Horndean Technology College headteacher receives threat to 'gouge her eyes out' as TikTok craze targets teachers nationwide

TEACHERS at a Horndean school have been targeted in a nationwide ‘teacher bashing’ craze on TikTok – with the head receiving a disturbing death threat.

By Richard Lemmer
Sunday, 21st November 2021, 9:08 am

Up to 10 teachers at Horndean Technology College, in Barton Cross, were targeted on the social media video platform over the last fortnight.

The craze has seen teachers nationwide impersonated, accused of being paedophiles, and even slapped.

Headteacher Julie Summerfield was called out in a video where the poster said they wanted her dead and wanted to gouge out her eyes.

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Headteacher, Julie Summerfield and student support manager, Andrea Marr with some of the students at Horndean College. Picture: Habibur Rahman

The student responsible for the video was identified, and the school’s restorative justice policy allowed staff to sanction the pupil – and understand what motivated the creation of the malicious content.

Mrs Summerfield said: ‘I asked them: “How would you feel if someone wrote that about your mother?”

‘They said they did it to get more likes and more followers.

‘What’s worrying is there are more avenue for people to be horrible and do it anonymously.

‘A lot of students don’t see it as a school issue – it’s quite a shock for people when they find out that we can do something about it.’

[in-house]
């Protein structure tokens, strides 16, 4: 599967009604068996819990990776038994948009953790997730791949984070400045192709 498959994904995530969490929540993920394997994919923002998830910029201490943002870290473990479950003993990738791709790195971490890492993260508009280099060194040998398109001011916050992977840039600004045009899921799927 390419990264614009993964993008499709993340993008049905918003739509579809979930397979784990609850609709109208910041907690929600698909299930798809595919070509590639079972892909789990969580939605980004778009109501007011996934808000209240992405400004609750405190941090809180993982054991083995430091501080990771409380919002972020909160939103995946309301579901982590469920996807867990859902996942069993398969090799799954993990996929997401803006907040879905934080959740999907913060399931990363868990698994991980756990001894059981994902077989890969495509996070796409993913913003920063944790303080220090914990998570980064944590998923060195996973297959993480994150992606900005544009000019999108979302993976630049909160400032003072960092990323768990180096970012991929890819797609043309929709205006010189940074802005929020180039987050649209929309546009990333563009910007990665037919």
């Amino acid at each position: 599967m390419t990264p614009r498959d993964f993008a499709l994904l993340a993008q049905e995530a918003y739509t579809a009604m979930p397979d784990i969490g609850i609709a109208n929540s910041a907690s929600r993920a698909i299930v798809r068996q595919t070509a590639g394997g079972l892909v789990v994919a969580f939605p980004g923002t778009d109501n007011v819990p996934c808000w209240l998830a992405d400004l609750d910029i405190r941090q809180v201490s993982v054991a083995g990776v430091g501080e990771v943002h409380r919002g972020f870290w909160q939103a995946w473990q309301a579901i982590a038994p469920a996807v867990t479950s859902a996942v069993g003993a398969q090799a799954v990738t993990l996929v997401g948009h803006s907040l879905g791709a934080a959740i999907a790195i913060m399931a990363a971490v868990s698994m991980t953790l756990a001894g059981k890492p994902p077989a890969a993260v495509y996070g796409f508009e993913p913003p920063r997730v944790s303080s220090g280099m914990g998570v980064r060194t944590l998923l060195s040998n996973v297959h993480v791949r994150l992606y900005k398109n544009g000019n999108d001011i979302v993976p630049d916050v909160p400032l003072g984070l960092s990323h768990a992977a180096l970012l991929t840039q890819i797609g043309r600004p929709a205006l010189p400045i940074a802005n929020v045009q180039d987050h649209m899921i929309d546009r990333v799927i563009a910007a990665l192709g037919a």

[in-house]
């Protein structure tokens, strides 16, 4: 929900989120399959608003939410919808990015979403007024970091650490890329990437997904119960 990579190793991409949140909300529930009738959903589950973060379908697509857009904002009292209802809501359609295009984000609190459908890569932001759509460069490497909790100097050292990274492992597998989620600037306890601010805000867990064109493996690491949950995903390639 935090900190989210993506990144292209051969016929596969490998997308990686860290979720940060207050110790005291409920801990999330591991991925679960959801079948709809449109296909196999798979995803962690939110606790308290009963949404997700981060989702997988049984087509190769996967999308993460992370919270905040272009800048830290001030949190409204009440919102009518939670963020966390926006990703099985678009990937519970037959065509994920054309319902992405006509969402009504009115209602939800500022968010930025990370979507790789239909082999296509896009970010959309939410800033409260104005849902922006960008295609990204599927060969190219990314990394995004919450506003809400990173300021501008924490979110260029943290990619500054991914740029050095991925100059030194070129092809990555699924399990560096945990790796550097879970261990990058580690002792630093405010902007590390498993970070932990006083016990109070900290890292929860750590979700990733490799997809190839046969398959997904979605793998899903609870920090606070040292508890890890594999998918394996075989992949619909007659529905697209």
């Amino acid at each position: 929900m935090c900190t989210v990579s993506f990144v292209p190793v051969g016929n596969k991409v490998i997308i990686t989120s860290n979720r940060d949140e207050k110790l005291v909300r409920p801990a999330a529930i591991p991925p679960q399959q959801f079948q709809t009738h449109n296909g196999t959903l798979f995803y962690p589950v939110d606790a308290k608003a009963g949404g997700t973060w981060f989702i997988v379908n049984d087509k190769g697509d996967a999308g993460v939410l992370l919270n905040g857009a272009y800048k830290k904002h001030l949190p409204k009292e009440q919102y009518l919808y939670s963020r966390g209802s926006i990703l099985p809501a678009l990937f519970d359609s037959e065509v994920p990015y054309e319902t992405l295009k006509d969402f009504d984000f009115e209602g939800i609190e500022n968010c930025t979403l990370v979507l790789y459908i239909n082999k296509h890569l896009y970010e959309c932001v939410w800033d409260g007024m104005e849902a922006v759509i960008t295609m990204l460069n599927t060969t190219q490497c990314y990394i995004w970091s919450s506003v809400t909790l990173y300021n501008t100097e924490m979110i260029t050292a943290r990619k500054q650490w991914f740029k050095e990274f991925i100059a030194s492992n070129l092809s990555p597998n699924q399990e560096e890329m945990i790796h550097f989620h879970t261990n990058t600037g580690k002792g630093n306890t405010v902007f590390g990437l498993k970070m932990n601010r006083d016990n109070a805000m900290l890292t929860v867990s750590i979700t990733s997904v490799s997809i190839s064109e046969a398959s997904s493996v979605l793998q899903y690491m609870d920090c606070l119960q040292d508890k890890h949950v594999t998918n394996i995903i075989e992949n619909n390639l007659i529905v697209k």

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Andrea Marr, the school’s celebrated anti-bullying coordinator, was also targeted by three students on the platform – with one using a photo-shopped image to paint her as homophobic.

Andrea said: ‘I have experienced three incidents of online bullying on TikTok recently.

‘One was incredibly funny – it was “the face you pull when you are called to go to Mrs Marr’s office”.

But the teacher said the others were very serious and added: ‘Someone had mocked up an image of me holding a sign saying that I hate gay people – which was incredibly hurtful.’

As part of national charity Anti-Bullying Alliance’s Anti-Bullying Week, the school held a series of assemblies to address the trend.

The assemblies are part of a wider, longstanding focus on tackling bullying and supporting other schools to get to grips with the nationwide problem.

It comes anti-bullying charities report a 20 per cent increase in hate speech and online abuse since the start of the pandemic, with students and teachers at the Horndean school agreeing the problem has become significantly worse since the last lockdown.

Madelyn Grace, a 14-year-old student at the school who is part of its dedicated equality and rights advocacy group, said: ‘Recently there has definitely been a rise in social media hate.

‘It’s something that schools and the older generation, and people in general, should be considering more.

‘It’s not just “sticks and stones may break my bones”.’

For Ms Marr, more funding is needed for schools to focus on inclusion and anti-bullying work, as well as staff dedicated to dealing with issues arising from social media.

She said: ‘Most of my time is around social media – it takes up a lot of my time now.’

A message from the Editor, Mark Waldron

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